J ason Feldman is a local Nebraska community-builder who organizes entrepreneurial spaces such as Open Coffee. And he’s all about using connection to create change. We sat down recently to talk about how connecting with others, building empathy, and striving toward authenticity can make or break entrepreneurial ventures.
Jason says that a huge source of division in our world is fear. We gravitate toward the safety of those who are like us, he says, but in doing so we also limit ourselves. His ventures are all about connecting a wide variety of people, from aspiring change-makers to successful business-owners, to share knowledge, collaborate, and inspire each other.
“The more you expose yourself to, the better you’re going to be,” Jason said.The more you expose yourself , the better you’re going to be - Jason Feldman Click To Tweet
One of the biggest reasons people fail to chase their dreams is a fear of failure. We’re afraid to be vulnerable. We’re afraid to put ourselves—and our ideas—out there.
But Jason believes it’s crucial to “allow yourself to be challenged.” Furthermore, you shouldn’t fear failure—because by failing, you’ve actually gained a learning experience that can propel your success in the future.Don’t try and make yourself out to be somebody that you’re not.
Jason mentioned that “fake it till you make it” is part of the entrepreneurial mindset. But he also said it shouldn’t be. “Don’t try and make yourself out to be somebody that you’re not,” he said. “The consumers…will gravitate because you are being authentic.”Don’t try and make yourself out to be somebody that you’re not - Jason Feldman Click To Tweet
About Jason Feldman
After studying Criminology and serving in municipal law enforcement in Indiana, Jason found the career not to be a good fit and decided to move home to Omaha. He found his tribe in a very unexpected place — an emerging tech startup community. Jason’s ability to build professional relationships allows him to get involved on community projects focused on addressing the needs of startups in Nebraska.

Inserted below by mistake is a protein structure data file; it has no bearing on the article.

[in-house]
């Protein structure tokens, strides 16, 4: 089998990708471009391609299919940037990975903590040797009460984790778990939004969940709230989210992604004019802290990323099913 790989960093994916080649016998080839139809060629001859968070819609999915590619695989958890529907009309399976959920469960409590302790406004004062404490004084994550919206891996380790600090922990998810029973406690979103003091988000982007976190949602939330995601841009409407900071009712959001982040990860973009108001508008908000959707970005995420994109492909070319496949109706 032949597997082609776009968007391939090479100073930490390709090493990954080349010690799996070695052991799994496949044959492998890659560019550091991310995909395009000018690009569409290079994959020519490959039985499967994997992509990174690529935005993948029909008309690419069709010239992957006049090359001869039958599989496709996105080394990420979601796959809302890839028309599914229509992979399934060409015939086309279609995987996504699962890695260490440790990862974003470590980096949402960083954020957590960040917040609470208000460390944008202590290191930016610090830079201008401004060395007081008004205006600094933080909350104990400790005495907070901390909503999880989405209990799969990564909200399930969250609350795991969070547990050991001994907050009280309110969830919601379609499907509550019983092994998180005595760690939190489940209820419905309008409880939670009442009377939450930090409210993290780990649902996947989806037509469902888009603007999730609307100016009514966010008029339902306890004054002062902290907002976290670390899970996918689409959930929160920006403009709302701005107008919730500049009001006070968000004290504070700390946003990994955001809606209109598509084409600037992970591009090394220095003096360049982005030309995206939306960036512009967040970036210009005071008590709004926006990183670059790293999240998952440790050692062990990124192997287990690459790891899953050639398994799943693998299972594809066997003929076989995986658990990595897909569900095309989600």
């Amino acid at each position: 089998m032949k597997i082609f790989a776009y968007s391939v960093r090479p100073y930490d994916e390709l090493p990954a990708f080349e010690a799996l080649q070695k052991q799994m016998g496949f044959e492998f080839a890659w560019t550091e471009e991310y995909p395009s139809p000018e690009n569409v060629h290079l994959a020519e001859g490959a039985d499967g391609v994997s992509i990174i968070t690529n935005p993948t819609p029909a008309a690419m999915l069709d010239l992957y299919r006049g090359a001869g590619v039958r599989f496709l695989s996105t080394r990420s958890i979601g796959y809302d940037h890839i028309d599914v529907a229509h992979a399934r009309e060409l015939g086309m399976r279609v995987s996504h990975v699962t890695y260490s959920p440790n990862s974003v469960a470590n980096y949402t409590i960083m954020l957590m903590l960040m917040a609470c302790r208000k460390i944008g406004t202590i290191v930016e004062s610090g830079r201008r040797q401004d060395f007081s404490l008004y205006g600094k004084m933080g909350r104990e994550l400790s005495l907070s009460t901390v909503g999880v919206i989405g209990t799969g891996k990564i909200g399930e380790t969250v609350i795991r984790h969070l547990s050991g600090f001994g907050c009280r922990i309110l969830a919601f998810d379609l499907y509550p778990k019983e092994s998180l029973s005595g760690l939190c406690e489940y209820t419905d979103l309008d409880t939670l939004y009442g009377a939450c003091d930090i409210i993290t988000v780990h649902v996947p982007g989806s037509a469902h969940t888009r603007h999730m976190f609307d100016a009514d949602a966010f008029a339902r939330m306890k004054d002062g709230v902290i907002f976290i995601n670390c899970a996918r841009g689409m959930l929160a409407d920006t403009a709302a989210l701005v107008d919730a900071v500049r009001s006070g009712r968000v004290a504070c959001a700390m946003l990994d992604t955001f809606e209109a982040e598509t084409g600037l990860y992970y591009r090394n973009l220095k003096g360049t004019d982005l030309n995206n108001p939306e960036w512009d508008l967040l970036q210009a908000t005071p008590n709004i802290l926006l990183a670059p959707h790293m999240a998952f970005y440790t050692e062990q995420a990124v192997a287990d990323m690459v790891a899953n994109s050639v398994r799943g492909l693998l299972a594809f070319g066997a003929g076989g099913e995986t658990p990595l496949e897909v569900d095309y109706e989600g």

In late 2014, Jason joined a team focused on attraction and retention of entrepreneurial talent leveraging a unique tech startup incubator design called: Year of the Startup. During his time on this project, he discovered his passion for creating spaces that fostered serendipitous connections between innovative people and started Open Coffee, a weekly community event. Initially, it served as a low barrier entry point for entrepreneurs to get involved in the business incubator and has expanded to conversations on today’s challenges.
Jason is passionate about supporting ecosystem-building initiatives that promote equitable access to the entrepreneurial resources.
How has authenticity helped you succeed? Which of your traits do you think could make your business ideas shine? I’d love to hear your thoughts. If you haven’t already, be sure to check out more of Jason’s insight in the full interview.